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Complement activation in relation to age in patients with severe sepsis

Objectives

Severe sepsis is still associated with a mortality of 29% [1]. Sepsis mortality is highest in elderly patients [1]. Another factor, which is related to outcome in sepsis is the extent of complement activation [2]. The aim of this study was to evaluate complement activation in relation to age in severe septic patients.

Methods

This observational study was performed in 20 patients with severe sepsis (SOFA-Score = 9 ± 3) and grouped according to age: = 60 years ('adult', n = 10) and > 65 years ('elderly', n = 10). Complement proteins Bb, C3a, C4d were performed by ELISA technique. C1-Inhibitor (C1-Inh) activity was measured by Berichrom® C1-Inactivator, and C1-Inh protein concentration by NOR-Partigen®. To compare values at onset of severe sepsis with those on the 8 th day Friedman test with post-hoc Wilcoxon test was performed. Data are presented as median and range. *P < 0.05 was considered significant.

Results

See Table 1.

Table 1 Table 1

Conclusions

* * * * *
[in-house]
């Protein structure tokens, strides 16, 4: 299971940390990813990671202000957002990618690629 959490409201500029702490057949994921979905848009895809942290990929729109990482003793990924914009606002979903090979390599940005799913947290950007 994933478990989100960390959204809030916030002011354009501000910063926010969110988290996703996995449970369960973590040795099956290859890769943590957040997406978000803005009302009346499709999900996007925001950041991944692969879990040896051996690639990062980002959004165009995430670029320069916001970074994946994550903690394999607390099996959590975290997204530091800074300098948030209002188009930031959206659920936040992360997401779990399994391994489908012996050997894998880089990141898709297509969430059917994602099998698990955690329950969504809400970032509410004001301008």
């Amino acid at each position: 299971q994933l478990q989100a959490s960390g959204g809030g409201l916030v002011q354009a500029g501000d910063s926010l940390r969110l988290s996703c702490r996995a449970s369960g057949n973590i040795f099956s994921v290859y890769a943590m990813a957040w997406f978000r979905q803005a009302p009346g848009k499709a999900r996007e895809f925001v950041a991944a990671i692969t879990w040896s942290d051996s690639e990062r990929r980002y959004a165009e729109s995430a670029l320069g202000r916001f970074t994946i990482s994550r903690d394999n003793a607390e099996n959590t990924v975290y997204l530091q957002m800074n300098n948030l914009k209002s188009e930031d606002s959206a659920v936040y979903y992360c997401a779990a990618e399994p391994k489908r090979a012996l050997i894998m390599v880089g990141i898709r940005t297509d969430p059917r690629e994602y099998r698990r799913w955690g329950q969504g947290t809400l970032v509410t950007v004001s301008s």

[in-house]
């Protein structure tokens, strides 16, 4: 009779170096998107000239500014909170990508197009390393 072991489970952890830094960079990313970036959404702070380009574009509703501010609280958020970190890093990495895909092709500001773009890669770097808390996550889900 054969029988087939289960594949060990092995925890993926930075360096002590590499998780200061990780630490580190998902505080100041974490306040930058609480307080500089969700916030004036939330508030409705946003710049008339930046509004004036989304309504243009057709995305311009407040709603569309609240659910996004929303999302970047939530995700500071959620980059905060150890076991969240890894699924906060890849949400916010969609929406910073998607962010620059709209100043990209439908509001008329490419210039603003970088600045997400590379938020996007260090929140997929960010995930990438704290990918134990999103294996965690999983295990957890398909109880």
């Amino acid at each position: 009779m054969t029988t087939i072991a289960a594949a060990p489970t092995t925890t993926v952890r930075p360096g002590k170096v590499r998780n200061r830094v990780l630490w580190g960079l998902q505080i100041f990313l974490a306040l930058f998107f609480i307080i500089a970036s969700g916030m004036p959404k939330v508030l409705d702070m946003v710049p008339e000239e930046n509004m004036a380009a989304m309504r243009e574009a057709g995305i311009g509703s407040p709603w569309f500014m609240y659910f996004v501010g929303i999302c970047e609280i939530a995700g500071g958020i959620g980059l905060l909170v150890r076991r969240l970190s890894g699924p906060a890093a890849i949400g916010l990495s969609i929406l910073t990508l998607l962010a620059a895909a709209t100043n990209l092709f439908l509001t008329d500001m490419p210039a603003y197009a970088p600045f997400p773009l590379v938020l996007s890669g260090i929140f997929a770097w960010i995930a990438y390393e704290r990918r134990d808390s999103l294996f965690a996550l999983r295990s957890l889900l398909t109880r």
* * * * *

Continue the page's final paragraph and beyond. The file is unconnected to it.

Activation of the classical pathway of complement was found to be more marked in adult patients than in elderly. Thus, our results suggest age-related differences in the complement activation in severe sepsis.

References

  1. 1.

    Angus DC, et al.: Crit Care Med 2001, 29: 1303-1310. 10.1097/00003246-200107000-00002

  2. 2.

    Hack CE, et al.: Intensive Care Med 1993,19(suppl 1):19-28. 10.1007/BF01738946

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Marx, G., Vangerow, B., Rueckoldt, H. et al. Complement activation in relation to age in patients with severe sepsis. Crit Care 6, P108 (2002). https://doi.org/10.1186/cc1561

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Keywords

  • Public Health
  • Elderly Patient
  • Protein Concentration
  • Observational Study
  • Adult Patient